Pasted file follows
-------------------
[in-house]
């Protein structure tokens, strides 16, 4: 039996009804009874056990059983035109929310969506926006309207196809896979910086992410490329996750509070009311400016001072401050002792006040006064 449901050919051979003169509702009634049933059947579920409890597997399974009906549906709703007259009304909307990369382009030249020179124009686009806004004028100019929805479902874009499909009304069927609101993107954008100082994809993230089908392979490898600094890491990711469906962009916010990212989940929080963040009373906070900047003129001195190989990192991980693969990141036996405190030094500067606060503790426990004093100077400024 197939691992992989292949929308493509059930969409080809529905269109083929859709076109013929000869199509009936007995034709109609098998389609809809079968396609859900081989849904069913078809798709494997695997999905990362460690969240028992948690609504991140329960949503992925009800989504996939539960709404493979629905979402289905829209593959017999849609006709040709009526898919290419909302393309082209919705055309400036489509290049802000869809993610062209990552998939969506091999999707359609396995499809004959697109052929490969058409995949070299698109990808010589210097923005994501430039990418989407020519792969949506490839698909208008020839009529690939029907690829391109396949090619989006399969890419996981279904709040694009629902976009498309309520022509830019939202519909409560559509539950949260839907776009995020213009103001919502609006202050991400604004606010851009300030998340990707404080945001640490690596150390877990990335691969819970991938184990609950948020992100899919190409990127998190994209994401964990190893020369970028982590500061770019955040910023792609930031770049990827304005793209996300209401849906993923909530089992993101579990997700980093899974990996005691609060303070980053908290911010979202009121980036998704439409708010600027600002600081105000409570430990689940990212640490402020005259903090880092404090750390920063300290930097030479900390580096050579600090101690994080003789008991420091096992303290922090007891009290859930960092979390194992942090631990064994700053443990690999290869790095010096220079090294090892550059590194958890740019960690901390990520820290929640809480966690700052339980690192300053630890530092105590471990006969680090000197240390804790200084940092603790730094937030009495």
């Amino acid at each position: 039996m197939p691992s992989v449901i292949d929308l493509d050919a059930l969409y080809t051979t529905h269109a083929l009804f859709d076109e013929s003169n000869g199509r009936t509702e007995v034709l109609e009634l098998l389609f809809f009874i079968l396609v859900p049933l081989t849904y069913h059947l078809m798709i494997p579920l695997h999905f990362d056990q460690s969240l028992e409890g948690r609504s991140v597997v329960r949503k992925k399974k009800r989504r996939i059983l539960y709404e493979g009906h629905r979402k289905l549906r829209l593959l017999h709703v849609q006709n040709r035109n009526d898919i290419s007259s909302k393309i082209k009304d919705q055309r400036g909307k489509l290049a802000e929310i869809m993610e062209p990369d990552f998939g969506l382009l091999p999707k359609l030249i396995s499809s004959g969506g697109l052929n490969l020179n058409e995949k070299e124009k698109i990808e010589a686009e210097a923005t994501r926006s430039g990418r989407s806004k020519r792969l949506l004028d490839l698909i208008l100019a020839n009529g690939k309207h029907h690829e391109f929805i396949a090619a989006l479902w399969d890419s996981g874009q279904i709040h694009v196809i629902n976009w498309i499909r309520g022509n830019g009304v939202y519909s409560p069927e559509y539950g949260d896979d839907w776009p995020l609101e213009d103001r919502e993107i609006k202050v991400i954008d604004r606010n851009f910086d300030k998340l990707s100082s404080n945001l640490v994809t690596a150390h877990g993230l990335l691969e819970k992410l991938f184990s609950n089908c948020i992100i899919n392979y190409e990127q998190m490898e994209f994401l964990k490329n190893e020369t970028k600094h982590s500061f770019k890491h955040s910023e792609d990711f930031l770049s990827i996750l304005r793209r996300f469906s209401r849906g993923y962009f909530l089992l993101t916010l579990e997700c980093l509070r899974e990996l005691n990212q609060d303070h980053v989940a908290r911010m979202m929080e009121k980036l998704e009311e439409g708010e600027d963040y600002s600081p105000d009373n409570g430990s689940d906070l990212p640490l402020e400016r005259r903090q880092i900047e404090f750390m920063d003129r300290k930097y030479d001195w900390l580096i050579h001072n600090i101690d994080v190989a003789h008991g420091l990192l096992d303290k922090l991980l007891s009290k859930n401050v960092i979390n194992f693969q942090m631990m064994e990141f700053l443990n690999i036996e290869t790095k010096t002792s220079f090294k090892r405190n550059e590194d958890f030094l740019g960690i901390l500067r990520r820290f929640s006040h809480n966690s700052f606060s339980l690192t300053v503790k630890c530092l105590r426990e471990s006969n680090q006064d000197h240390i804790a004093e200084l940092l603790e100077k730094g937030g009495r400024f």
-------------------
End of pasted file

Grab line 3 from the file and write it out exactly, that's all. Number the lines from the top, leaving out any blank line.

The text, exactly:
């Amino acid at each position: 039996m197939p691992s992989v449901i292949d929308l493509d050919a059930l969409y080809t051979t529905h269109a083929l009804f859709d076109e013929s003169n000869g199509r009936t509702e007995v034709l109609e009634l098998l389609f809809f009874i079968l396609v859900p049933l081989t849904y069913h059947l078809m798709i494997p579920l695997h999905f990362d056990q460690s969240l028992e409890g948690r609504s991140v597997v329960r949503k992925k399974k009800r989504r996939i059983l539960y709404e493979g009906h629905r979402k289905l549906r829209l593959l017999h709703v849609q006709n040709r035109n009526d898919i290419s007259s909302k393309i082209k009304d919705q055309r400036g909307k489509l290049a802000e929310i869809m993610e062209p990369d990552f998939g969506l382009l091999p999707k359609l030249i396995s499809s004959g969506g697109l052929n490969l020179n058409e995949k070299e124009k698109i990808e010589a686009e210097a923005t994501r926006s430039g990418r989407s806004k020519r792969l949506l004028d490839l698909i208008l100019a020839n009529g690939k309207h029907h690829e391109f929805i396949a090619a989006l479902w399969d890419s996981g874009q279904i709040h694009v196809i629902n976009w498309i499909r309520g022509n830019g009304v939202y519909s409560p069927e559509y539950g949260d896979d839907w776009p995020l609101e213009d103001r919502e993107i609006k202050v991400i954008d604004r606010n851009f910086d300030k998340l990707s100082s404080n945001l640490v994809t690596a150390h877990g993230l990335l691969e819970k992410l991938f184990s609950n089908c948020i992100i899919n392979y190409e990127q998190m490898e994209f994401l964990k490329n190893e020369t970028k600094h982590s500061f770019k890491h955040s910023e792609d990711f930031l770049s990827i996750l304005r793209r996300f469906s209401r849906g993923y962009f909530l089992l993101t916010l579990e997700c980093l509070r899974e990996l005691n990212q609060d303070h980053v989940a908290r911010m979202m929080e009121k980036l998704e009311e439409g708010e600027d963040y600002s600081p105000d009373n409570g430990s689940d906070l990212p640490l402020e400016r005259r903090q880092i900047e404090f750390m920063d003129r300290k930097y030479d001195w900390l580096i050579h001072n600090i101690d994080v190989a003789h008991g420091l990192l096992d303290k922090l991980l007891s009290k859930n401050v960092i979390n194992f693969q942090m631990m064994e990141f700053l443990n690999i036996e290869t790095k010096t002792s220079f090294k090892r405190n550059e590194d958890f030094l740019g960690i901390l500067r990520r820290f929640s006040h809480n966690s700052f606060s339980l690192t300053v503790k630890c530092l105590r426990e471990s006969n680090q006064d000197h240390i804790a004093e200084l940092l603790e100077k730094g937030g009495r400024f």